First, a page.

We noted last week the assessment of strategists and army personnel: This will do little either way to really combat ISIS. That did not deter the government, nor did the Greens staunch opposition, with leader Senator Richard DiNatale and WA Senator Scott Ludlam both attacking the plan in Parliament, echoing the line of former Greens leader Christine Milne’s fears of “mission creep” should Australia engage in battling ISIS in Iraq.

A statement by DiNatale says, “There is no legal basis for airstrikes in Syria and there is no clear strategy. This should be a decision for the Parliament, not a besieged prime minister desperate to save his political hide.” Neither Ludlum nor DiNatale think much of the strategy behind the expanded bombing campaign, preferring a humanitarian and diplomatic response.

Labor seems to generally support the move but says that bombing is no long-term solution and a multilateral political solution, and removal of Assad, will be better. Humanitarian assistance for those fleeing either ISIS or Assad must be improved, said Labor’s Foreign Affairs spokeswoman and deputy leader Tanya Plibersek.

Australia will also take 12,000 Syrian refugees, preference given to women, children and those from persecuted minorities (Christian and Muslim). Though the story is often seen through the prism of the European crisis, the refugees will come from camps in the Middle East. Even some from the federal government’s own party have suggested, as New South Wales State Premier Mike Baird has, that 20,000 might be a better number. However for a government usually so hardline on refugees 12,000 is a fairly significant number and even ahead of Labor’s earlier suggestion of 10,000.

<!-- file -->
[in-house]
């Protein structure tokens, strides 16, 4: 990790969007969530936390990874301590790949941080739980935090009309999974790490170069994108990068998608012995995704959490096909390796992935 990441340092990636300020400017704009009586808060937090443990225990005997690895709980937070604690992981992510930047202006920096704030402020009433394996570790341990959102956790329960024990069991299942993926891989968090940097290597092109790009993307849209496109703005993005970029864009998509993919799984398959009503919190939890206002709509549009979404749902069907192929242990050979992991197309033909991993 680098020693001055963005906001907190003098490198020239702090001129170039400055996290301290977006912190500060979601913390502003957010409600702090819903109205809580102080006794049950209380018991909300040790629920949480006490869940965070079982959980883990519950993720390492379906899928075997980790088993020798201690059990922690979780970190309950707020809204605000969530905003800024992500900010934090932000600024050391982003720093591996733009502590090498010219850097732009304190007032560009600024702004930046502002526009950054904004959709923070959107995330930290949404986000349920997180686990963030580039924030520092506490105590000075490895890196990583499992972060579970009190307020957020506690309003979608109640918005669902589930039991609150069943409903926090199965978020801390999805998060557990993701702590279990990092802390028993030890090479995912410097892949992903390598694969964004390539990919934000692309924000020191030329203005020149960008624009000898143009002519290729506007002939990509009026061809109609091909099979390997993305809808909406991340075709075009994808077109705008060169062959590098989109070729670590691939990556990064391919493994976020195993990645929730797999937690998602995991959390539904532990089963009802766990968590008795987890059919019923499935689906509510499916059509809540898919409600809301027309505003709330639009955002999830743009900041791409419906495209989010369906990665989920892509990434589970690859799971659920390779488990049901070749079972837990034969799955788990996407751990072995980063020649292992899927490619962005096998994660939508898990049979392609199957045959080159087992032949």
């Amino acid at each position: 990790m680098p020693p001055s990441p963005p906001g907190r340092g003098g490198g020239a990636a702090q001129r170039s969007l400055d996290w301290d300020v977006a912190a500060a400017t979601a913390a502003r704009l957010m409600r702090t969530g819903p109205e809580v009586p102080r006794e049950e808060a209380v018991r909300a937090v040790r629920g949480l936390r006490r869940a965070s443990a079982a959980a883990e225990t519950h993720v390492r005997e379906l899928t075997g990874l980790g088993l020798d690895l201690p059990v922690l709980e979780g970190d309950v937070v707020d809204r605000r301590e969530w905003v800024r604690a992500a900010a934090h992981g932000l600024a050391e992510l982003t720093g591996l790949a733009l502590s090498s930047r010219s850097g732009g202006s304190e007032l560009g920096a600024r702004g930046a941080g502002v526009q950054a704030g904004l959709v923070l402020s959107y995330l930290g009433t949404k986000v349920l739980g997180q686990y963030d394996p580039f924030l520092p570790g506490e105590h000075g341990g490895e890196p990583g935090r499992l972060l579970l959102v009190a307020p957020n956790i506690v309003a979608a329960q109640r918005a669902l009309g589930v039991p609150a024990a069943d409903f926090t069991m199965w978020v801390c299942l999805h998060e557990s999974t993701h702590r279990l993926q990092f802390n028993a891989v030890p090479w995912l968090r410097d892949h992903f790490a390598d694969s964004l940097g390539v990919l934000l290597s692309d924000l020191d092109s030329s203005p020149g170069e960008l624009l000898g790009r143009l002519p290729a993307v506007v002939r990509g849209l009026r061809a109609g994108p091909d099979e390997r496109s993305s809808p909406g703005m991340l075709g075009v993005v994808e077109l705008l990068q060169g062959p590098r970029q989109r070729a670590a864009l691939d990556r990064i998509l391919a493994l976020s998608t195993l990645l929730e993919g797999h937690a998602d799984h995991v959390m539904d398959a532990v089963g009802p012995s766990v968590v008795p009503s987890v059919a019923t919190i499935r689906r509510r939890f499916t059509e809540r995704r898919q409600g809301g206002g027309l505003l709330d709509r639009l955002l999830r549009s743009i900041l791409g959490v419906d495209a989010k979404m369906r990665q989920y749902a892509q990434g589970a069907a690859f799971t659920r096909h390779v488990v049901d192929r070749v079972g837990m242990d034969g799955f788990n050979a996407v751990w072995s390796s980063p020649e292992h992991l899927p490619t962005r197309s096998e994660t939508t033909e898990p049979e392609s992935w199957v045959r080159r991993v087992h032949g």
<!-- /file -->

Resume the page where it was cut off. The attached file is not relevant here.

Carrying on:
This has been a move that has largely been welcomed in Australia, even by fans of Stop the Boats policy. But what of the man who ousted Abbott, Malcolm Turnbull? He has called on Australia to be “big hearted,” and was pushing for the country to accept Syria’s Christian minority, while his re-elected deputy, Julie Bishop, who has been foreign minister and deputy leader in the Abbott government, was pushing for the Yazidis. While it seems likely then that a Turnbull government will remain open to accepting the Syrian refugees, with Abbott’s ouster, Washington has lost its biggest booster for Australian action against ISIS.